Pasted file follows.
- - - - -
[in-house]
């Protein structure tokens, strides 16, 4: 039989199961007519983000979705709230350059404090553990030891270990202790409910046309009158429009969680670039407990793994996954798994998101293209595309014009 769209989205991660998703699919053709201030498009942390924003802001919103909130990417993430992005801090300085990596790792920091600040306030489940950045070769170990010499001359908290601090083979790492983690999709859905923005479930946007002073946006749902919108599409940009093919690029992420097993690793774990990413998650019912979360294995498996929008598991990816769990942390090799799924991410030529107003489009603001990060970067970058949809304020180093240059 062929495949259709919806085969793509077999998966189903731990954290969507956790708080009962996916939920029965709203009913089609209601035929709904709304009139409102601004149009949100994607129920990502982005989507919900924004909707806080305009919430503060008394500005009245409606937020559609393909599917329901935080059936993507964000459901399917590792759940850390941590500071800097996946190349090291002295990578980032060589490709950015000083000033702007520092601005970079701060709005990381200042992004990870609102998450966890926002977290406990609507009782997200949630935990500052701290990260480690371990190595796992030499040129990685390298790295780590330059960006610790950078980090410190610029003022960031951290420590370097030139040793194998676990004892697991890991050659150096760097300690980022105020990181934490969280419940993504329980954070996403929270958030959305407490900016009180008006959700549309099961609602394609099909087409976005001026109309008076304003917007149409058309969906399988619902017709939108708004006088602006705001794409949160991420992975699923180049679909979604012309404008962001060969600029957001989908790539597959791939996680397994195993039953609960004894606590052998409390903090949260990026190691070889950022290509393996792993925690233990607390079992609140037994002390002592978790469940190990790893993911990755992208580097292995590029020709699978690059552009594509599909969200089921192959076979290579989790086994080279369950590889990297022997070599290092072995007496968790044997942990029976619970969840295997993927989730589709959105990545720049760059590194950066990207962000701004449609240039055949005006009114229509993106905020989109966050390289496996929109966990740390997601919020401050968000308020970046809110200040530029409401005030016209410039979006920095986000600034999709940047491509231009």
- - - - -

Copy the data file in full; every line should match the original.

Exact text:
[in-house]
């Protein structure tokens, strides 16, 4: 039989199961007519983000979705709230350059404090553990030891270990202790409910046309009158429009969680670039407990793994996954798994998101293209595309014009 769209989205991660998703699919053709201030498009942390924003802001919103909130990417993430992005801090300085990596790792920091600040306030489940950045070769170990010499001359908290601090083979790492983690999709859905923005479930946007002073946006749902919108599409940009093919690029992420097993690793774990990413998650019912979360294995498996929008598991990816769990942390090799799924991410030529107003489009603001990060970067970058949809304020180093240059 062929495949259709919806085969793509077999998966189903731990954290969507956790708080009962996916939920029965709203009913089609209601035929709904709304009139409102601004149009949100994607129920990502982005989507919900924004909707806080305009919430503060008394500005009245409606937020559609393909599917329901935080059936993507964000459901399917590792759940850390941590500071800097996946190349090291002295990578980032060589490709950015000083000033702007520092601005970079701060709005990381200042992004990870609102998450966890926002977290406990609507009782997200949630935990500052701290990260480690371990190595796992030499040129990685390298790295780590330059960006610790950078980090410190610029003022960031951290420590370097030139040793194998676990004892697991890991050659150096760097300690980022105020990181934490969280419940993504329980954070996403929270958030959305407490900016009180008006959700549309099961609602394609099909087409976005001026109309008076304003917007149409058309969906399988619902017709939108708004006088602006705001794409949160991420992975699923180049679909979604012309404008962001060969600029957001989908790539597959791939996680397994195993039953609960004894606590052998409390903090949260990026190691070889950022290509393996792993925690233990607390079992609140037994002390002592978790469940190990790893993911990755992208580097292995590029020709699978690059552009594509599909969200089921192959076979290579989790086994080279369950590889990297022997070599290092072995007496968790044997942990029976619970969840295997993927989730589709959105990545720049760059590194950066990207962000701004449609240039055949005006009114229509993106905020989109966050390289496996929109966990740390997601919020401050968000308020970046809110200040530029409401005030016209410039979006920095986000600034999709940047491509231009």